Wednesday, January 14, 2015

Five years after the earthquake: A ‘God thing’ in Haiti

Monday, Jan. 12, was the fifth anniversary of the earthquake that devastated Port-au-Prince and surrounding communities in Haiti. The 7.0 magnitude earthquake hit at 4:53 p.m. on Jan. 12, 2010, with its epicenter in the city of Léogâne. The Church of the Brethren responded with disaster assistance, relief materials, the rebuilding of homes, and a medical delegation, all in cooperation and with leadership from Eglise des Freres Haitiens (the Church of the Brethren in Haiti). The following report to Haiti Medical Project donors, issued in Dec. 2014, reports on the new initiative in health care that has emerged from that Brethren response to the earthquake:

Haiti suffers from a heavy weight of poverty--it is by far the poorest nation in the Western Hemisphere. Already suffering from poor nutrition and sanitation and related high infant/child mortality, Haiti suffered a series of devastating natural disasters--hurricanes/floods in 2008 and a crushing earthquake in 2010. Perhaps half a million persons were displaced.

Brethren responded to the natural disasters in a major way and perhaps almost unintentionally have been part of forming and nurturing a growing church in Haiti--beginning from a single congregation in 2003 and growing to 20 congregations currently, serving perhaps 2,000 persons! The miraculous development of this church and its vision for serving its communities has certainly been a “God thing.” How else can we explain it?

A part of the God thing has been the desire of Haitian leaders to see a life-giving health care response developed in partnership with these new congregations. Proposed as a response to the 2010 earthquake and a health response piloted by Brethren Disaster Ministries, an idea for a new pattern of mobile clinics developed--but there were no official denominational funds available to put it in motion. With the blessing of the Global Mission and Service arm of the Church of the Brethren, a new response--based on grassroots initiative and special over-and-above giving by congregations and individuals--was started.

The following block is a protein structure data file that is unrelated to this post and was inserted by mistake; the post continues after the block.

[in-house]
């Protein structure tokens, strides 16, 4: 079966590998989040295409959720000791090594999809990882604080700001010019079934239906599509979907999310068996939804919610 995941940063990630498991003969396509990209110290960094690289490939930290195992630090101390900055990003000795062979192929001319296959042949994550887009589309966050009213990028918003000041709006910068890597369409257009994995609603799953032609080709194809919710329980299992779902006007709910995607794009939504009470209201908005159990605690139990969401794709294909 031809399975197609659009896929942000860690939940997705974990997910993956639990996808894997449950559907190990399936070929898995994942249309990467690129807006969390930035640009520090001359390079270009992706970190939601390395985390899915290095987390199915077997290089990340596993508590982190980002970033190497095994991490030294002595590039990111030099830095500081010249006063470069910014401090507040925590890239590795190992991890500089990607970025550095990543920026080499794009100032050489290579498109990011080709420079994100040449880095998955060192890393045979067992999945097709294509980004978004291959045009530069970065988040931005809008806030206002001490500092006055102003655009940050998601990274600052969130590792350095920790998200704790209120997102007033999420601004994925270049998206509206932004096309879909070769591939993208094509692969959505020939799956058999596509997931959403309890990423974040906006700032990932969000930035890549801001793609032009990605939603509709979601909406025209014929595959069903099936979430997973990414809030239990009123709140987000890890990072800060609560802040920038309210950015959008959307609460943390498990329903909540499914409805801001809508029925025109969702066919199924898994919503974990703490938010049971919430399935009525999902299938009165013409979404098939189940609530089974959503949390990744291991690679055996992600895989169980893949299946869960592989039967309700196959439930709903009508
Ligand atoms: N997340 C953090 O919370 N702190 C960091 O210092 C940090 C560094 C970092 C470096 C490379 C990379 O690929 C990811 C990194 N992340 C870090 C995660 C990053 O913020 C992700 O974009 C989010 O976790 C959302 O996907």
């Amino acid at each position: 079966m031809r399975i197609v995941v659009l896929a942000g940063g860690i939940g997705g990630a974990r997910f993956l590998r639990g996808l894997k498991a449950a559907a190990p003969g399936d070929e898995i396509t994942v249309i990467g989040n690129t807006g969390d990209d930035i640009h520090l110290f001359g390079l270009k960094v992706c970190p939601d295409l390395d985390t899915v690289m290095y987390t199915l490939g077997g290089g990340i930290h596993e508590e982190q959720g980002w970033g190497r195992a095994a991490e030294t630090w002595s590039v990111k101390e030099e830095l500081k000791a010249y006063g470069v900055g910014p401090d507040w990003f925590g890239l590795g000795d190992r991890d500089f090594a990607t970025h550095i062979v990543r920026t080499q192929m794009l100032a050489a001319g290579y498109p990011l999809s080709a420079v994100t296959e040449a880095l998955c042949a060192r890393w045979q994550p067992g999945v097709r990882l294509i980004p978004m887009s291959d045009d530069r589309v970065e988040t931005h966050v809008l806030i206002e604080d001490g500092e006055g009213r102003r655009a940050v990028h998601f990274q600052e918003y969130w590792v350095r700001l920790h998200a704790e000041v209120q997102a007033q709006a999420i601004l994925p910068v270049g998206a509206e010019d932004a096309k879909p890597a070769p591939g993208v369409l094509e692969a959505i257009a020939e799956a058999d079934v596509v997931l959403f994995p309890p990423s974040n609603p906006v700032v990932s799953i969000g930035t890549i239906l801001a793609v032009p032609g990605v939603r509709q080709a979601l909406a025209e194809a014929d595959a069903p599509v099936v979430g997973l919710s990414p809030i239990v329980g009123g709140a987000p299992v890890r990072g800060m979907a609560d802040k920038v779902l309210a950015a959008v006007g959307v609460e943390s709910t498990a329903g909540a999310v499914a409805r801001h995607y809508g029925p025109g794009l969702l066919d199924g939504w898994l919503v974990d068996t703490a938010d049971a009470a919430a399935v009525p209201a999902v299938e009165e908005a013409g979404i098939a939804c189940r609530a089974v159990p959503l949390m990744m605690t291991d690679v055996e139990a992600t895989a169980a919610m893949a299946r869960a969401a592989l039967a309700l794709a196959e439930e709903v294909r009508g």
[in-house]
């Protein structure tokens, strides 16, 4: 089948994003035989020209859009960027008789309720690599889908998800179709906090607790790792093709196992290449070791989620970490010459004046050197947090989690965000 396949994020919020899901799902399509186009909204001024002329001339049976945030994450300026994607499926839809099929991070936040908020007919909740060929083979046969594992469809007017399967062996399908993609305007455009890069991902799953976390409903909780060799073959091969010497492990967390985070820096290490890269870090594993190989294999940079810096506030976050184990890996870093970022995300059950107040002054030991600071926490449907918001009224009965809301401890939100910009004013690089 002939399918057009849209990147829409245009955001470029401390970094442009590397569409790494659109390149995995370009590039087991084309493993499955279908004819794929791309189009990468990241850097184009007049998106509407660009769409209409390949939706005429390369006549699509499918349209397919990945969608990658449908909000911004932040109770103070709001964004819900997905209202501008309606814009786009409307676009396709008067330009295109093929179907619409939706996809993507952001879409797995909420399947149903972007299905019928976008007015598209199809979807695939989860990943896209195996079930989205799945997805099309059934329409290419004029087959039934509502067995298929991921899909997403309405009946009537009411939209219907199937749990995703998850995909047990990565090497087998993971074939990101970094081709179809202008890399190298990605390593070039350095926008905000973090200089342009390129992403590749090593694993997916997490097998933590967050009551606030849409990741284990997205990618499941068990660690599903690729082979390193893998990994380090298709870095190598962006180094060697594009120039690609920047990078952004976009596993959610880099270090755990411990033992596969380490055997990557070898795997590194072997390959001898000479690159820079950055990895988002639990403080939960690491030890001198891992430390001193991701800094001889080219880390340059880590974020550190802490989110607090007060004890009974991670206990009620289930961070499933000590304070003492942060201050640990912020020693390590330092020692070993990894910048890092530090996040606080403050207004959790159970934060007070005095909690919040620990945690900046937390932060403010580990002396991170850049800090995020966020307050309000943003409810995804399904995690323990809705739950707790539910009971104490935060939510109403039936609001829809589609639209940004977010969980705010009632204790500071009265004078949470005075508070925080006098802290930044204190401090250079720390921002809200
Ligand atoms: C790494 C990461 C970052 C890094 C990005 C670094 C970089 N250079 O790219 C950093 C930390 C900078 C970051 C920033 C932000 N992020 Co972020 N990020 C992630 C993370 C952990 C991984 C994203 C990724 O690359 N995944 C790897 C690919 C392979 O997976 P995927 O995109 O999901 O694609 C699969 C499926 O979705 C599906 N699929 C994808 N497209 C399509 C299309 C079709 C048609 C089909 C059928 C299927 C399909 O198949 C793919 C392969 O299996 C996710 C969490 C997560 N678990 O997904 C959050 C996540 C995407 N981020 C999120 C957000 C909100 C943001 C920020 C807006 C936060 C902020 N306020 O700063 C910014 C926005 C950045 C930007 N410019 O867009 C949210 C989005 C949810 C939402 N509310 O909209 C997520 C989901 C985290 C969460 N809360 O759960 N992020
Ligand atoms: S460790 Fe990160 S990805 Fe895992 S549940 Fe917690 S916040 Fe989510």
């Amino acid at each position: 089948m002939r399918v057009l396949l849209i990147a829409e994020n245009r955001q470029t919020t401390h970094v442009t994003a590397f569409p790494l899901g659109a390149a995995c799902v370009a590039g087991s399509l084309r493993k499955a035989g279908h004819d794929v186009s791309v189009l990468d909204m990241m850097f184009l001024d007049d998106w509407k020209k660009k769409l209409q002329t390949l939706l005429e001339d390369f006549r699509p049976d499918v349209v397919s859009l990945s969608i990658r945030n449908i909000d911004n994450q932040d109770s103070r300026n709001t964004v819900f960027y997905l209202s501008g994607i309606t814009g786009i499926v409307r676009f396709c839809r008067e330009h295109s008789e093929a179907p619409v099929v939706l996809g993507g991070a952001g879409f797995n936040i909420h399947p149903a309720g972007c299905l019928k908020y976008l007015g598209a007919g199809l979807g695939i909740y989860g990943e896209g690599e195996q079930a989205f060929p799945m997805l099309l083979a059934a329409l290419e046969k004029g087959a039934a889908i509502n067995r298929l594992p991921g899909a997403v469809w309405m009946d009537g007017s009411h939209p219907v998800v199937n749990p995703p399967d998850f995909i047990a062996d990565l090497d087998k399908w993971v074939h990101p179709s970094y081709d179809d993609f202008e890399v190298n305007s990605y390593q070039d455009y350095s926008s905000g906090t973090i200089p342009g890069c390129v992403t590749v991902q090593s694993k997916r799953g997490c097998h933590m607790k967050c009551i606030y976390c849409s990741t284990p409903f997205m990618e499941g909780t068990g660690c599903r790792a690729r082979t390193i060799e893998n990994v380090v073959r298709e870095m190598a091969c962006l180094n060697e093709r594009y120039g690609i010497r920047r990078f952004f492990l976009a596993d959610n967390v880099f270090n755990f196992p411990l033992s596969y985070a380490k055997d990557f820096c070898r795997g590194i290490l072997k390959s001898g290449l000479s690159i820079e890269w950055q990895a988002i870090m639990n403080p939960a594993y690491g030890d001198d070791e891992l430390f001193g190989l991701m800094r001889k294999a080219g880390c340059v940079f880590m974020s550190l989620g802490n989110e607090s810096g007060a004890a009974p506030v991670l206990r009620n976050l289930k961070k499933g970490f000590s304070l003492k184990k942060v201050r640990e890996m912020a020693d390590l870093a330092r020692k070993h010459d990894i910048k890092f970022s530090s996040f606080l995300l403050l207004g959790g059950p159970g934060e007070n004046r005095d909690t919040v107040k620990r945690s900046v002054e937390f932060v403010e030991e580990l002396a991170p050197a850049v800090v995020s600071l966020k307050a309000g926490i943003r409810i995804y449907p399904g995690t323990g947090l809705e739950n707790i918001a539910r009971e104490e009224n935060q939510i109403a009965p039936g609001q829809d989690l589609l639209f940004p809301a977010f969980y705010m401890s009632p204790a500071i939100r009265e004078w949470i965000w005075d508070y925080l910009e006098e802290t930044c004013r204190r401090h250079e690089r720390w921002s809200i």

The Haiti Medical Project has touched a nerve and resulted in a generous, fruitful, and rapidly growing response since 2012.

Mobile clinics

The initial vision for a health care response was the development of mobile clinics staffed entirely by Haitian doctors, nurses, and helpers. Geographically these clinics cover Haiti from near the southern coast to Haiti’s northern coast, and even across a sea crossing to the island of La Tortue. They are located in communities that have new Brethren congregations and are part of these congregations’ local outreach. The clinics address many types of infectious disease, often related to inadequate sanitation and nutrition. The clinics have been effective in raising the awareness of infectious disease and basic sanitation. They have been eagerly affirmed by the National Committee of Eglise des Freres Haitien and by the local congregations and are observed with growing interest by other members of the development community in Haiti. They also have been influential in building interest in longer term possibilities for addressing health issues.

From 12 clinics in 2012, the project has grown to 24 in 2013 and 48 in 2014—estimated to reach at least 7,000 patients!  In 2015 the preliminary plan calls for serving 16 communities with recurring mobile clinics, including several remote and difficult to reach villages.